• Eat highly caloric food
  • Stay in bed
  • Take it easy
  • Skip the gym
  • Stay home
  • Make excuses
  • Avoid new and scary experiences
  • Compare yourself to others
  • Compete in an unhealthy way

and do what you’ve always done.

Screw. The.  Resistance.

Be brave. Be daring. Try things that scare you. If you’re scared – you’re doing it right. Hold yourself accountable. Walk that extra mile. Get out of bed, even when it’s raining. Compete with yourself.

Be amazing.

The Year of No Fear: Apparently I Cycle Now

When you give up fear you find out all sorts of crazy things about yourself.

I gave up fear and found out I’m a cycler… or.. a bicyclist… or whatever the hell you call them….

Who knew?

I certainly didn’t.

About 6 years ago I was 23, I weighed more than I ever had in my life, and I knew I wanted to get in shape. At the time, however, I had LOTS of stuff going on: I was going to grad school, I was newly married, I had just started substitute teaching and I was trying to help my struggling, bi-polar husband stay on his feet. I needed a quick fix and I thought the answer was “riding a bike everywhere”.

Simple, right?

Soon, my father-in-law, who always has spare everythings lying around, put together an amazing bike for me. Next thing I knew I was near tears, struggling to peddle up a huge hill as semi-trucks WOOSHED by me at top speed and commuters jeered and shouted rude comments at me as they drove by.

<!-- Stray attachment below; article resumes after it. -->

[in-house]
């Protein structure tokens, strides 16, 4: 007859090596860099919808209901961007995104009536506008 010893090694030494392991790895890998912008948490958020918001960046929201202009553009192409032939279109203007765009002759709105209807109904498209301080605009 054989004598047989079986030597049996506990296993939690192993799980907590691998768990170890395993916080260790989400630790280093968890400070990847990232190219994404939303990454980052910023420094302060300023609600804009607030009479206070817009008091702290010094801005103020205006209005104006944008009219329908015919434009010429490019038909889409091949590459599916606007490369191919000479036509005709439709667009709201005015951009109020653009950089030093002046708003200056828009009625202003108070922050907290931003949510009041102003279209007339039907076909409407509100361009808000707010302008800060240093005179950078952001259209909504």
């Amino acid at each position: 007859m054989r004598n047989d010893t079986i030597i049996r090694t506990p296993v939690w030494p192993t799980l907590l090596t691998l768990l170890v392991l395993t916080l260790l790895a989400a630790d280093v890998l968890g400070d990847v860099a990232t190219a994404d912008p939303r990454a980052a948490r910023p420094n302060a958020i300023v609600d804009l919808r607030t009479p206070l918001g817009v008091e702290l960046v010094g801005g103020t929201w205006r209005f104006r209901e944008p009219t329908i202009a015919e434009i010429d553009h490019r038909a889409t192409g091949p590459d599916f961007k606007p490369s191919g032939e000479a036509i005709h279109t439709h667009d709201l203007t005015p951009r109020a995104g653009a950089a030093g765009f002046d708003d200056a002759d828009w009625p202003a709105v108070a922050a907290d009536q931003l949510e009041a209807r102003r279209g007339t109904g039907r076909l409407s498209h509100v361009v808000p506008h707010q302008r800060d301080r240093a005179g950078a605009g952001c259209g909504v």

I think I rode that bike 2 or 3 times before I promptly gave it up.

What went wrong?

  • I wasn’t ready – Mentally and physically I just wasn’t ready to take on the challenge of commuting on a bike everyday. I was looking for something quick and easy and biking wasn’t it.
  • I didn’t have a SMART plan – At the time I thought “ride my bike everywhere” was a great plan. What I didn’t realize is that it wasn’t a plan at all. It was a dream without wings because it wasn’t SMART = Specific, Measurable, Attainable, Results-oriented, or Timely.
  • I wasn’t in the right place for what I was trying to do- While I was living in arguably one of the best cities in the country for bikers I wasn’t living *in* the city. The commute I had to make was either along a freeway or a dangerous stretch of road. I didn’t feel safe and was massively intimidated.
  • I didn’t “own” my bike – My bike was given to me and I didn’t know anything about it. I hadn’t picked it out and I didn’t know how to operate it. While it was certainly mine, I didn’t have that sense of pride that comes with owning something really cool.
  • I had an out – I could always take my car anywhere I wanted to go.